IT infrastructure is reaching a breaking point. The facts here startling.
• In distributed computing environments, up to 85% of computing capacity sits idle.
• Consumer product and retail industries lose about $40 billion annually due to supply chain inefficiencies.
• An explosion of information is driving a 54% growth in storage shipments every year to accommodate the data.
• Security breaches are becoming more common.
• Challenges to automation mean highly skilled individuals are supporting basic operational tasks in data centers instead of innovating to serve customers.
The result: new services to customers that are vital to the organizations bottom line are delayed. Even worse are problems that arise from human error associated with mundane, repetitive tasks that severely impact customer satisfaction. The answer? It’s time to start thinking differently about IT infrastructure.
Over time business operations have industrialized to become smarter. Breakthroughs like these required the use of technology-based systems. What if you could industrialize the delivery of your services and reduce the headaches of integrating and maintaining servers, storage & software with a service management system that can provide dramatic improvements in time to market, delivery of services to clients in minutes – rather than weeks -- through self-service, and hands free operational support that eliminates mundane tasks from skilled personnel, all with the lowest cost per unit?
Introducing IBM CloudBurst V1.2, designed from IBM client cloud implementation experiences quickly enables a private cloud in your IT environment. The new release, available now, is optimized to support production workloads with specific needs related to elasticity, security, availability, green monitoring, usage and account management. Join Kristin Lovejoy, Director of IBM CloudBurst Project Office for a webcast now available for replay where she discusses the exciting and expanded service management features. Click on play in the window below to start the webcast or go here.
to stay connected on what IBM is doing in the cloud computing space and check out the cloud videos on ourYou Tube channel
Clint Sherwood 270002F7UT firstname.lastname@example.org Tags:  cloud tivoli ibmcloud cloud-computing service-management management cloudcomputing service 2 Comments 1,909 Visits
Part of the eSymposium: The Cloud and Service Management: How do they connect?
Success in IT has often been characterized by “creative destruction,” as one computing model gives way—often not without some controversy—to another. In many data centers, the mainframe was displaced by distributed computing, and recently both of these have been overshadowed by the incredible advances in leveraging the Internet for IT services.
Today it seems the buzz in IT is all about "cloud computing." But what is cloud computing? Is it yet another paradigm shift in IT, or mere marketing hype? What role does service management and service delivery play in cloud computing? What, if anything, will need to be done differently for this compute model to succeed?
Bruce Otte, senior marketing manager with IBM's cloud computing initiative, will be presenting at this public session. Bruce will focus on the importance of a service delivery and service management focus for effectively leveraging cloud computing.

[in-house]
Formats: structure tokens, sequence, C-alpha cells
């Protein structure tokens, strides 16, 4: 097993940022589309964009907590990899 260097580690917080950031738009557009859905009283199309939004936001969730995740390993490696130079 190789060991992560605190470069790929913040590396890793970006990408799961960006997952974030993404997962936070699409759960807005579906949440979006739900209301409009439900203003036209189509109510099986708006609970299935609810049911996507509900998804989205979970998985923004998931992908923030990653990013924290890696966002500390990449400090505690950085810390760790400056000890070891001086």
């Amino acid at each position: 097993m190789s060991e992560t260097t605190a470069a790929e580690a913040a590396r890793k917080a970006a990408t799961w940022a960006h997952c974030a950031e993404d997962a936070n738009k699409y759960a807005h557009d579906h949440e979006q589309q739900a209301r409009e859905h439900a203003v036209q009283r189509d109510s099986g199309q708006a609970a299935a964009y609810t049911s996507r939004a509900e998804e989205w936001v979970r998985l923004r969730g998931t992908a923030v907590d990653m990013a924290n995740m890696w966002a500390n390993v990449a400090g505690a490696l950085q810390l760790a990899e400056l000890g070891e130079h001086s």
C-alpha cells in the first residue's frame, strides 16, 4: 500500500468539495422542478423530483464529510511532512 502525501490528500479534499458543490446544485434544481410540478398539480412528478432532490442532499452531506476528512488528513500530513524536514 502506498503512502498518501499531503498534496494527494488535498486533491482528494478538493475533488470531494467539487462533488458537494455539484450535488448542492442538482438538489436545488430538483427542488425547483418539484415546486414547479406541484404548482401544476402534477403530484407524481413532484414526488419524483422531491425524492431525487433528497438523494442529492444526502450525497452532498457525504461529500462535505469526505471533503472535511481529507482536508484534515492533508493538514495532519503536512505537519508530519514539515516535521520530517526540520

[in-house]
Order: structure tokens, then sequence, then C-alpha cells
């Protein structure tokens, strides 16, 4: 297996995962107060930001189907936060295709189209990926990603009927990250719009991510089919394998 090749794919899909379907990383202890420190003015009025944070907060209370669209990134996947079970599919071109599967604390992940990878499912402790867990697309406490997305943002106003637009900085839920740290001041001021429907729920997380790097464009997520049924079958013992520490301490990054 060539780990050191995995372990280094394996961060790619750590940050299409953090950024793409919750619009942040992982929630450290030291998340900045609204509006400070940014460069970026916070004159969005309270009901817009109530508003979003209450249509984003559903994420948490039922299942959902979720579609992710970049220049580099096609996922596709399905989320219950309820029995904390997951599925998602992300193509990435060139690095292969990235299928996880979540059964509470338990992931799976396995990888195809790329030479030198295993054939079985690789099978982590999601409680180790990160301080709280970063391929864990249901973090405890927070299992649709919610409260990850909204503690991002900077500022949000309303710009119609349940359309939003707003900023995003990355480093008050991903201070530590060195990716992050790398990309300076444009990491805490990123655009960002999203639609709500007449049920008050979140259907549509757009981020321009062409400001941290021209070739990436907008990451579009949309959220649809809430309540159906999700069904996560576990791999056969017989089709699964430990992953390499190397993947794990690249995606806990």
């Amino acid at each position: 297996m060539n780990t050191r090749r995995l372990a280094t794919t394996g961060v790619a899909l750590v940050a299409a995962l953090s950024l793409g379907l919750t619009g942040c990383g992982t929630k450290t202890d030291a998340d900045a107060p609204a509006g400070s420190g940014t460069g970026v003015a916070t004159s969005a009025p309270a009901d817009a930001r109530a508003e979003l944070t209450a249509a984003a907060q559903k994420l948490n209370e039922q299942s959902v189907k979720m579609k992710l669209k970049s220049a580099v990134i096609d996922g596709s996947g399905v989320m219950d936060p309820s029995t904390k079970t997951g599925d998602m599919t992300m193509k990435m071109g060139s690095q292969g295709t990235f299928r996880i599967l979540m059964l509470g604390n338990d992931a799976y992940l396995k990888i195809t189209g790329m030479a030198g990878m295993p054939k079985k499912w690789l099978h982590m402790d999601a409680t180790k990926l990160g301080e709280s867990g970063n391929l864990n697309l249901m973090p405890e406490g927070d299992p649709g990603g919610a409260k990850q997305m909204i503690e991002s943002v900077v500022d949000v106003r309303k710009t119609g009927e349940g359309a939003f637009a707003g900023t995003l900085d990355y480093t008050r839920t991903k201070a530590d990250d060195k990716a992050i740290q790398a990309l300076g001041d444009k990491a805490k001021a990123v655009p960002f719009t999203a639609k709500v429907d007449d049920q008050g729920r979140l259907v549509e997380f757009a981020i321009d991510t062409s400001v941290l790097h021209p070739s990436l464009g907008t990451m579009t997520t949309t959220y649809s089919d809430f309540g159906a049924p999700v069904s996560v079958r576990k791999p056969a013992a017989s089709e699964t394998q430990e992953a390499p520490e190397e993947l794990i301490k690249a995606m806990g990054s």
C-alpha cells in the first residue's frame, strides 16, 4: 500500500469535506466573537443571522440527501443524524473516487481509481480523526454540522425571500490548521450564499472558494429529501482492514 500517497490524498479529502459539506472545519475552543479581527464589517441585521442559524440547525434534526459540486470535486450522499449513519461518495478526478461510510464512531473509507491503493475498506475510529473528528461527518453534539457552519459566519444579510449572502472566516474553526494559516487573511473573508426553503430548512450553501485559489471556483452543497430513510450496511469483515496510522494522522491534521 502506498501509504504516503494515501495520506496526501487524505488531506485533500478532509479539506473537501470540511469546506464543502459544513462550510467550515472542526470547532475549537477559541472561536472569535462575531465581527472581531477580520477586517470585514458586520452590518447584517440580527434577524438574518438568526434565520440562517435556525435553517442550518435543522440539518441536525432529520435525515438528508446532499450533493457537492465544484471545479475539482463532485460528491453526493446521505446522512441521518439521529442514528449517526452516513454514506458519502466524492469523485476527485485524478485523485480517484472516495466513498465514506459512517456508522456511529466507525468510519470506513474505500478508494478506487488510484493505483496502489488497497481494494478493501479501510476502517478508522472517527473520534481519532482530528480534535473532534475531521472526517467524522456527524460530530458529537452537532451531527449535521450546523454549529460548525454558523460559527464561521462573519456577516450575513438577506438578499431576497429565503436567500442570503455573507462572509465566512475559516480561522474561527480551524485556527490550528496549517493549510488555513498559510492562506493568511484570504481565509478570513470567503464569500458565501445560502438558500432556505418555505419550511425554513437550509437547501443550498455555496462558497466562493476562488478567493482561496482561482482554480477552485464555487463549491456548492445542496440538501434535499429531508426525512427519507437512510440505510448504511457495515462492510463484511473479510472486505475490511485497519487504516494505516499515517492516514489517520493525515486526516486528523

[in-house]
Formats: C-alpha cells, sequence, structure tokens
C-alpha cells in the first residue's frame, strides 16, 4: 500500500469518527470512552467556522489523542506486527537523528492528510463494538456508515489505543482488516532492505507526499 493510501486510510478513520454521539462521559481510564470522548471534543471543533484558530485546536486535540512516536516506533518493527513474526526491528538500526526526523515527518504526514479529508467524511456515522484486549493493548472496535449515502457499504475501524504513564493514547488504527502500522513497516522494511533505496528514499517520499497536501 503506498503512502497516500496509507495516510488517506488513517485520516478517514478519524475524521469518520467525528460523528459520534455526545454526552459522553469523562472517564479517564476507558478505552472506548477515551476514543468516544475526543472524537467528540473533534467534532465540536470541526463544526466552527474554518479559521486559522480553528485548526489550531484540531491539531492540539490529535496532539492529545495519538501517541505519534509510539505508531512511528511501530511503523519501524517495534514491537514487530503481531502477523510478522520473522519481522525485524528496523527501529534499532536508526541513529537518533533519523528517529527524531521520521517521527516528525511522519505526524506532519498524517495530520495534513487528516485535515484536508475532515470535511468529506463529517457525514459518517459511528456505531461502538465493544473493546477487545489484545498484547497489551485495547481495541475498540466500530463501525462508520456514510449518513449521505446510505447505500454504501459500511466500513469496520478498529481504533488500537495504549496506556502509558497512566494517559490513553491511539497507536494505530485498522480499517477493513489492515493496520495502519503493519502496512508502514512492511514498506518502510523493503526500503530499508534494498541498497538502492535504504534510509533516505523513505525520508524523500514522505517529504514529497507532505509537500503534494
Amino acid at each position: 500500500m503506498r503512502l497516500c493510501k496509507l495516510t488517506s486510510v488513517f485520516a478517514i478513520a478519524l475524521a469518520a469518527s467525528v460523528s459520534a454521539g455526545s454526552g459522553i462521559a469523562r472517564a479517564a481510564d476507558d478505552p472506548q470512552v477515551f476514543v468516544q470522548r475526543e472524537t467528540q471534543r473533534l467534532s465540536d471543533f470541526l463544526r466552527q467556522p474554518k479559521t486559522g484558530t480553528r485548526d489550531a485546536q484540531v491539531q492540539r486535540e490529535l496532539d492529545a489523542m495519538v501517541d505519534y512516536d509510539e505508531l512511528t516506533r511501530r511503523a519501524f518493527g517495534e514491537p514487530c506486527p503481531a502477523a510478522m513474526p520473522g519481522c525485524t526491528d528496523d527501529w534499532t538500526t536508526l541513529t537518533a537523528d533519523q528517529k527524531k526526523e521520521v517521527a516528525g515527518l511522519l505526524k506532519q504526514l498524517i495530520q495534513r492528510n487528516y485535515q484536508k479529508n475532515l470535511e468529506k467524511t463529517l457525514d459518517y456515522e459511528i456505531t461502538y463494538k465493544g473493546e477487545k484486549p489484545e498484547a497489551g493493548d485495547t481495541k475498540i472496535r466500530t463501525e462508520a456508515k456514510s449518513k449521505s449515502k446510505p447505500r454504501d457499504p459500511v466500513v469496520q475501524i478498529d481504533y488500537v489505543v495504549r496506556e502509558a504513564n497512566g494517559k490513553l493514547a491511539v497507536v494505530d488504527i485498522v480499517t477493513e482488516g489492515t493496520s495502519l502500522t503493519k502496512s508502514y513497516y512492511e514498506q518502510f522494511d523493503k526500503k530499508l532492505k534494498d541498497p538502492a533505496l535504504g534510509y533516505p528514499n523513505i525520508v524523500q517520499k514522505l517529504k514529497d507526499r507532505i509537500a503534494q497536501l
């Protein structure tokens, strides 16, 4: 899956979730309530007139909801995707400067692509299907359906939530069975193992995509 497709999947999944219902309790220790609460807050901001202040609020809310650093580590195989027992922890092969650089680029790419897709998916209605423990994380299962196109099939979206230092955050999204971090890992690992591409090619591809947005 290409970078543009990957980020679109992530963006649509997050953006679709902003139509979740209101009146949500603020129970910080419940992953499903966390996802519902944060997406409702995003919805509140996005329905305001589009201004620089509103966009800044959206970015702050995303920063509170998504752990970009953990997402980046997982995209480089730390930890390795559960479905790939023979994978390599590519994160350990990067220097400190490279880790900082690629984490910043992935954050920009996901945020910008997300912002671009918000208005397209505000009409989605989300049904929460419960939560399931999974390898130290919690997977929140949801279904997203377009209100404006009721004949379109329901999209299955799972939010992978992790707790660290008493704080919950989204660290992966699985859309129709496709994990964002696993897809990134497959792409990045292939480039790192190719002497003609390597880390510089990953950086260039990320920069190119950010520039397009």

You will also learn why businesses are keenly interested in this new, game-changing IT model, and the ways you can become a knowledgeable advocate and important resource for your organization in understanding and exploiting the benefits of cloud computing.Sign up today!
Clint Sherwood 270002F7UT email@example.com Tags:  websphere tivoli cloud ibmontwitter cloudcomputing computing cloud-computing cloudburst ibmcloud 3,196 Visits
Submitted by Ria Hyman (firstname.lastname@example.org), SWG Marketing Manager for Cloud ComputingWe're frequently asked about the similarities and differences between the WebSphere CloudBurst Appliance and IBM CloudBurst (TM) solutions. These products are complementary, and together they accelerate payback in a private cloud environment. The WebSphere CloudBurst Appliance helps bring together deep expertise in building and managing application environments, while IBM CloudBurst creates broad cloud management capabilities, along with the necessary hardware.
WebSphere CloudBurst Appliance is a new hardware appliance that provides access to software virtual images and patterns that can be used as-is, or easily customized, securely deployed, managed, and maintained in a private cloud.
The first hardware appliance of its kind, the WebSphere CloudBurst Appliance stores and secures WebSphere Application Server Hypervisor Edition images and patterns to be dispensed into a cloud. It helps customers easily and quickly develop, test and deploy business applications, ending the use of manual, complex or time-intensive processes associated with creating application environments.
IBM CloudBurst is a complete IBM Service Management package of hardware, software and services, which simplifies your cloud computing acquisition and deployment. Built on the IBM BladeCenter® platform, IBM CloudBurst provides pre-installed, fully integrated service management capabilities across hardware, middleware and applications.
WebSphere CloudBurst Appliance helps developers and operations personnel establish and deploy software images and patterns into a cloud environment. IBM CloudBurst offers a ready-made cloud environment into which these images and patterns can be deployed, and is designed to be used by an organization that doesn’t want to create a cloud environment using existing assets.
Think of WebSphere Cloudburst as the “dispenser” of software environments into a private cloud, and IBM CloudBurst as the “recipient” private cloud environment.
Hand-in-glove, a match made in heaven, call it what you will, these two critical offerings complement each other to help our clients more easily, quickly and cost-effectively leverage IT function.
For more information, contact Ria at email@example.com